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FamZoo for Family Financial Capability: The People's Choice at FinCon15

FamZoo CEO Bill Dwight (middle of check) holds first prize award for FinCon15 FinTech Startup Competition

“Which business best addresses a consumer personal finance or investing problem?”

That was the question posed to 900+ FinCon15 attendees via a mobile polling app. The outcome would determine the winner of the People’s Choice Award at the annual FinTech Startup Competition.

The people spoke: FamZoo. Woot!

I can’t tell you how gratifying it is to earn the respect of the FinCon community for our efforts to improve the financial capability of kids and teens — and, surreptitiously, parents too! Here’s an audience who lives and breathes the personal finance challenges that everyday people face. Their opinion is a tremendous validation of the FamZoo mission and efforts to date.

But what about the formal competition judges? James Ray of Chase Merchant Services, Rachel Schneider of the Center for Financial Services Innovation, Dan Roselli of Packard Place, and J. Money of Budgets Are Sexy. What did they think?

They mulled over the following formal judging criteria:

  • Has the summary/presentation clearly articulated the value proposition?
  • Has the summary/presentation demonstrated market opportunity?
  • Has the summary/presentation demonstrated a sustainable business model that will make money, or, in the case of a venture with a social purpose, make money and have the desired social impact?
  • Has the summary/presentation demonstrated competitive differentiation/intellectual capital?
  • How effective was the overall presentation?
  • Would you invest or back this opportunity?

The judging panel spoke too: FamZoo. And TickerTags. A tie for first.

A tremendous honor, and a nice check to boot!

But what about you? What do you think?

Here’s an informal Periscope broadcast where I walk through an extended version of the demo.

Not seeing the embedded video? Click here

The FinCon people have spoken. The judges have spoken. What say you?

P.S. Several folks have asked us how we plan to use the money. We always coach families to split income between important buckets like spending, saving, investing, and giving. That’s sound advice for families and companies alike, so we’re taking it ourselves. Here’s the game plan:

  • 50% to spending: We have some immediate needs to address in our iPhone app, so we’re going to spend $3,000 on a dedicated iPhone development resource right away.
  • 16.6% to saving: You never know when that next unanticipated expense is going to pounce! $1,000 is going in our “Emergency Fund” for the next thing to hit the fan.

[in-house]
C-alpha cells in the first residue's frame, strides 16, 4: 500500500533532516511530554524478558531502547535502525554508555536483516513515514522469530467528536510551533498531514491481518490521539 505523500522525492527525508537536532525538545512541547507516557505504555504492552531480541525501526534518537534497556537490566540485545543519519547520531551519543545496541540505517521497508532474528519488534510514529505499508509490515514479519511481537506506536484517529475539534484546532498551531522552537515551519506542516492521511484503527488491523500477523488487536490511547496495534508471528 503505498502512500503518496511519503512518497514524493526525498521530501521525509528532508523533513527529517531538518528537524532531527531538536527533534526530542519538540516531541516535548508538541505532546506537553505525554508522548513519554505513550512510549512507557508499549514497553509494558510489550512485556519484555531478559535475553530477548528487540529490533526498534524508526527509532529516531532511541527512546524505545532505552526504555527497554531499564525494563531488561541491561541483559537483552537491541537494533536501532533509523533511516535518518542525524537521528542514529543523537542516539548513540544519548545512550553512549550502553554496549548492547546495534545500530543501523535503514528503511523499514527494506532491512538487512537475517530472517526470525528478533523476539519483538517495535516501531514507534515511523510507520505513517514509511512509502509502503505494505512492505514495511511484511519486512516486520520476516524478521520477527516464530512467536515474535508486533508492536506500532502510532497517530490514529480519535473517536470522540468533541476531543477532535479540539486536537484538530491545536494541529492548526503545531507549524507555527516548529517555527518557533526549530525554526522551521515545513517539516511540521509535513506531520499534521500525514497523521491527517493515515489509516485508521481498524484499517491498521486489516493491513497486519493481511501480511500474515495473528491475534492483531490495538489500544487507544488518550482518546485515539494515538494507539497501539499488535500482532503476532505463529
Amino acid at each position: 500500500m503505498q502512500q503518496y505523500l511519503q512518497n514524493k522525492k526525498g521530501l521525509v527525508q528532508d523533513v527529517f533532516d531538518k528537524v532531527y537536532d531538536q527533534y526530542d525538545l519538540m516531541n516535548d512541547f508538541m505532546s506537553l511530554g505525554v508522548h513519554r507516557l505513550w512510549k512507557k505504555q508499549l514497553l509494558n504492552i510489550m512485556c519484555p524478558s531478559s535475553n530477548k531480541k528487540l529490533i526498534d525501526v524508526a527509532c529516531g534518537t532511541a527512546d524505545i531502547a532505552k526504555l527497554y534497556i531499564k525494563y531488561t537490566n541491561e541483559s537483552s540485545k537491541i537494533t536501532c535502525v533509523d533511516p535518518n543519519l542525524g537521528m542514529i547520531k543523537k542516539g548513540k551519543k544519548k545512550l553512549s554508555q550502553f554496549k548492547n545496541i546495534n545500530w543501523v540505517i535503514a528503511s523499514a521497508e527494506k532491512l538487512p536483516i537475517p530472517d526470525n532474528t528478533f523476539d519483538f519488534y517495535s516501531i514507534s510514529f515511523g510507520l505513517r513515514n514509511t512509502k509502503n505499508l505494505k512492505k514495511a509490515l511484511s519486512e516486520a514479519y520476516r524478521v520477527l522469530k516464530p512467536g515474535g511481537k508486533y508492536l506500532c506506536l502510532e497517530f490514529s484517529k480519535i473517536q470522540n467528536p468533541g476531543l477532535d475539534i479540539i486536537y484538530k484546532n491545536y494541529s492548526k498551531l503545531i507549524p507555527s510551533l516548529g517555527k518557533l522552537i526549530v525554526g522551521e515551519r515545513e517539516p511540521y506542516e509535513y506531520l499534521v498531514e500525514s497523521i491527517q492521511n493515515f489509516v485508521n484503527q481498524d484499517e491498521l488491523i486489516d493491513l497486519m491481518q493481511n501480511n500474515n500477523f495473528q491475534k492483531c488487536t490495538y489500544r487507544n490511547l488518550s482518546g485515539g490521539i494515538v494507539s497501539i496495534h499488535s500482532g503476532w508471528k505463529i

• 16.6% to investing: Smart investing often entails having “dry powder” available to jump on an opportunity. We’re parking $1,000 to deploy on the next serendipitous growth partnership that comes our way.
  • 16.6% to giving: FamZoo’s “secret ulterior motive” is to jumpstart the lifelong habit of philanthropy, and we like to walk the talk in this department too. We favor charitable missions that are tightly aligned with our own. That’s why we’re donating $1,000 to the fledgling Plutus Foundation to help bring financial capability to those who need it most.

Boost Your Kid's Money IQ with a Simple Spreadsheet

Sample Virtual Family Bank Spreadsheet

Let’s face it. Your kid’s piggy bank isn’t cutting it any more.

Sure, it was a fine first introduction to the most rudimentary concepts of money, but your kid is a smart cookie. Basic lessons learned.

So when are you going to take your kid’s money IQ to the next level? Your youngster is perfectly capable of grasping the following and more:

  • How bank accounts work.
  • How to track income and spending as numbers instead of coins.
  • How to avoid costly debt.
  • How to put money to work with compound interest.
  • How to allocate money to specific financial goals.

That sounds like a daunting parental task, but it doesn’t have to be.

You can do it all with a simple spreadsheet. That’s how I started out with my kids, and I’m not alone. The wildly popular financial blogger Mr. Money Mustache is doing the same. He’s using his “Bank of Mr. Money Mustache” spreadsheet to teach his young son about money too.


Why a Traditional Bank Savings Account Doesn't Teach Your Kid How to Save

Less than a penny in interest for a year of saving? Seriously?

What’s the best way to teach your youngster about saving and the power of compound interest?

Everybody knows you march your kid straight down to the local bank or credit union and open up a traditional savings account. Right? That’s certainly the conventional wisdom.

In fact, opening a savings account for your 6 year old is the “official” wisdom too. So says the panel of financial experts who make up the United States President’s Advisory Council on Financial Capability. It’s item 8 on their list of 20 things kids need to know to live financially smart lives.

My take? That’s complete bullcorn.

Let’s just think about this from a 6 year old’s perspective for a moment: